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For buyers who want a large, upscale sedan with a V8, the 2007 Mercury Grand Marquis is worth a look. Most people, however, will prefer its more modern peers, which are better-equipped and better-handling.
Spacious interior with room for six, comfortable ride, standard V8, good crash test scores, reasonable price.
Dated interior design with mediocre materials, old-tech underpinnings make it less agile than competitors.
Available Grand Marquis Models
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Trim levels are simplified to GS and LS on the 2007 Mercury Grand Marquis. LS buyers can opt for the Palm Beach Edition Package, which bundles chrome wheels, cashmere leather seats, satin-finish faux aluminum interior trim, side airbags and heated side mirrors. Mercury has extended drivetrain warranty coverage to five years/60,000 miles.
It's easy to dismiss the Grand Marquis as a dated car from an earlier era, but it's actually the best-selling car in Mercury's lineup. There's good reason for this: The Grand Marquis is still a lot of car for the money. For about $30,000, you can get a large, rear-wheel-drive, V8-powered sedan that's every bit as luxurious as a Lincoln Town Car but costs thousands less.
A slightly more upscale twin of the Ford Crown Victoria, the Mercury Grand Marquis has roots dating back to 1975. Updates over the years have helped mask its age, most notably a refresh in 2003 that saw the car get a stiffer frame, a revised front suspension and rack-and-pinion steering. Not only did the new frame improve the big sedan's ride quality and handling capabilities, it improved its crashworthiness -- and indeed the Mercury's safety ratings are impressive.
Drive the Grand Marquis back-to-back with modern cars like the Chrysler 300C, Hyundai Azera and Toyota Avalon, though, and it feels less agile and less refined. What's more, common features like stability control, DVD-based navigation or a high-end audio system are not available. If these items aren't on your list of requirements, however, and you simply want a large V8 sedan with an upscale ambiance that can comfortably accommodate four to five adults and a week's worth of luggage, the 2007 Mercury Grand Marquis is worth a look.
A full-size sedan, the Mercury Grand Marquis comes in two trim levels -- GS and LS. Base GS models come with 16-inch steel wheels (with faux chrome wheel covers), air-conditioning, a CD player, a front bench seat with power adjustments for the driver, cruise control, full power accessories and keypad entry. The Grand Marquis LS adds alloy wheels, foglights, automatic climate control, leather upholstery, power seat adjustments for the front passenger, a leather-wrapped steering wheel, a rear-seat fold-down armrest, an auto-dimming rearview mirror, heated side mirrors and an overhead console with a compass and Homelink.
On the options list for the LS, you'll find stand-alone items like a moonroof, seat heaters and an upgraded audio system with a CD changer. There's also the Handling package, which provides a bump in power (thanks to a dual exhaust system), as well as an upgraded suspension for better handling. Or you can go for the Palm Beach Edition package, which includes chrome wheels, chrome-trimmed mirrors, cashmere leather seats embroidered with "Palm Beach" logos and satin-finish metallic interior trim.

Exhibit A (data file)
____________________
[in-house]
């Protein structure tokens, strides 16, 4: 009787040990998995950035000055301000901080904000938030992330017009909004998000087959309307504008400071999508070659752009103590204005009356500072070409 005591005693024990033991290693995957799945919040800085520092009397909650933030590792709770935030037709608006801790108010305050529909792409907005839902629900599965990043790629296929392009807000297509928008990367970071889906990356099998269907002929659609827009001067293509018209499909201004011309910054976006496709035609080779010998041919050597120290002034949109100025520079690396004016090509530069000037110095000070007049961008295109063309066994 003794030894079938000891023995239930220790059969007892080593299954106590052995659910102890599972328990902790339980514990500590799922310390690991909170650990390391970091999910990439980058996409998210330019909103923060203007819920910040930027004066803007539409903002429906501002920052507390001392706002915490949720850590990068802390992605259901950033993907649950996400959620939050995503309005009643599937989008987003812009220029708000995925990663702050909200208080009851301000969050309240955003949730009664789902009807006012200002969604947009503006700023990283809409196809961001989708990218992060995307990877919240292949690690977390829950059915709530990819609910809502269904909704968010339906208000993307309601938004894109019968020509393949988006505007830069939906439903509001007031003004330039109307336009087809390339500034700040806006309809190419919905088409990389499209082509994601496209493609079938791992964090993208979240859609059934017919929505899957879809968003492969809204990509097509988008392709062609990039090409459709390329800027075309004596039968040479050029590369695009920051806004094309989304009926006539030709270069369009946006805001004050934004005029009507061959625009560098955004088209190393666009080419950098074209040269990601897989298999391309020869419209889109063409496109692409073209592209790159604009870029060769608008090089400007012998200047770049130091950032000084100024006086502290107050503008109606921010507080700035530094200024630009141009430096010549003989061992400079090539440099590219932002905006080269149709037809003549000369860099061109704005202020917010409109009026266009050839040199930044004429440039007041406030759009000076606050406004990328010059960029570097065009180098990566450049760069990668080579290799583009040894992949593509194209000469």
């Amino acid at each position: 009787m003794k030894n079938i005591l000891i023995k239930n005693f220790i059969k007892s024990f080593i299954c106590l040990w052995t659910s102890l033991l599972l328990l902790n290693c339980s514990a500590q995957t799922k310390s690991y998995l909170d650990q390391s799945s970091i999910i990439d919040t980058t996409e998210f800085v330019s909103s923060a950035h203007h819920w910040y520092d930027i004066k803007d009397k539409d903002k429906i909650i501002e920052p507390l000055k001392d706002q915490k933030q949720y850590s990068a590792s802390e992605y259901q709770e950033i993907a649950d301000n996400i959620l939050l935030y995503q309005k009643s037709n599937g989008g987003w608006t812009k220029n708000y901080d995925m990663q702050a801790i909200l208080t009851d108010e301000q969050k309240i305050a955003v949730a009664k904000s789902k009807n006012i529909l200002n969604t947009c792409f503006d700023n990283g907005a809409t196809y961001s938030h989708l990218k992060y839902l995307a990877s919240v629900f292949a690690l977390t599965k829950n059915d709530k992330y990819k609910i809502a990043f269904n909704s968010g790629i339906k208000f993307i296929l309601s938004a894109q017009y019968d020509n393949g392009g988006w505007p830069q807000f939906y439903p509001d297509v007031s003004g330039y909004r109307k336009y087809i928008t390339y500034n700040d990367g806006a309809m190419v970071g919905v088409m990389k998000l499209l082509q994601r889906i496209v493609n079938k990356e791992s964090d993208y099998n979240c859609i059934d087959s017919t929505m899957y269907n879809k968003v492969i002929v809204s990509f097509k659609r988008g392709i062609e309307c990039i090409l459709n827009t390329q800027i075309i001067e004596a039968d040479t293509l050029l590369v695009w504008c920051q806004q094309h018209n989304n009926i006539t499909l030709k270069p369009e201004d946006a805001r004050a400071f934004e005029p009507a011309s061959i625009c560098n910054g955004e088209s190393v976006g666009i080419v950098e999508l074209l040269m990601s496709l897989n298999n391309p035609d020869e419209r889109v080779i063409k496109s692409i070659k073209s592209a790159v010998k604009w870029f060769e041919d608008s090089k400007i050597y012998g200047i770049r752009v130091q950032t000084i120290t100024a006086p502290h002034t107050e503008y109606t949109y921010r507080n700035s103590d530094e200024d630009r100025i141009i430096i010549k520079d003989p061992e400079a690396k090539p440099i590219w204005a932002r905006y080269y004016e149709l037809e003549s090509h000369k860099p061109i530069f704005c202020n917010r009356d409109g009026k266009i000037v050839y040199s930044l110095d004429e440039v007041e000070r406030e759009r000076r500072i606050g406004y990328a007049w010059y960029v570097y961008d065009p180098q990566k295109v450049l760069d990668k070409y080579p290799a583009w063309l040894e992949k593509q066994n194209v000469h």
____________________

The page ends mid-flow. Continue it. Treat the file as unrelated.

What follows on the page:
Only one engine and transmission are offered on the 2007 Mercury Grand Marquis. Standard models use a 224-horsepower, 4.6-liter V8 and a four-speed automatic to put power to the rear wheels. Opt for the Handling package on the LS, and the same engine is upgraded to produce 239 hp, along with a boost in torque to 287 pound-feet (from 272). Fuel economy is respectable for a large V8-powered sedan -- expect about 17 mpg in the city and up to 25 mpg on the highway.
Four-wheel antilock disc brakes with electronic brakeforce distribution are standard on every Grand Marquis, and traction control is optional on the GS and standard on the LS. Power-adjustable pedals and front seat-mounted side airbags are optional on the LS, but side curtain airbags and stability control are not available. Other options you may want to consider on the LS include laminated security glass and a full-size spare tire. An alarm system is optional on both trims.
The Grand Marquis has scored well in National Highway Traffic Safety Administration crash tests. It rates a perfect five stars in frontal-impact crash protection and, when equipped with side airbags, rates five stars for front and rear side-impact safety as well (Without the bags, it gets four stars for front side-impact protection). The big sedan also earned the top rating of "Good" in frontal-offset crash testing conducted by the IIHS.
A roomy cabin is one of the biggest selling points for the 2007 Mercury Grand Marquis, and adults will find plentiful head-, shoulder, hip- and legroom. Bench seating allows this big sedan to accommodate up to six people. A cavernous trunk of 20.6 cubic feet will swallow any luggage they might have with them. Controls and instrumentation are simple in design, though not particularly stylish, and some of the materials are low in quality.
Buyers seeking a traditional, rear-drive V8 American sedan with plenty of chrome trim will find the Grand Marquis to be a less expensive alternative to the pricey Town Car or the trendy 300C. True, it's not as refined as the Chrysler, but the Mercury's standard V8 provides plenty of acceleration in just about any situation, and its forgiving ride spares occupants from harsh impacts over bumps. The car's large size and aged chassis can make it unwieldy around turns, but the car's relatively responsive steering helps drivers keep it on track.
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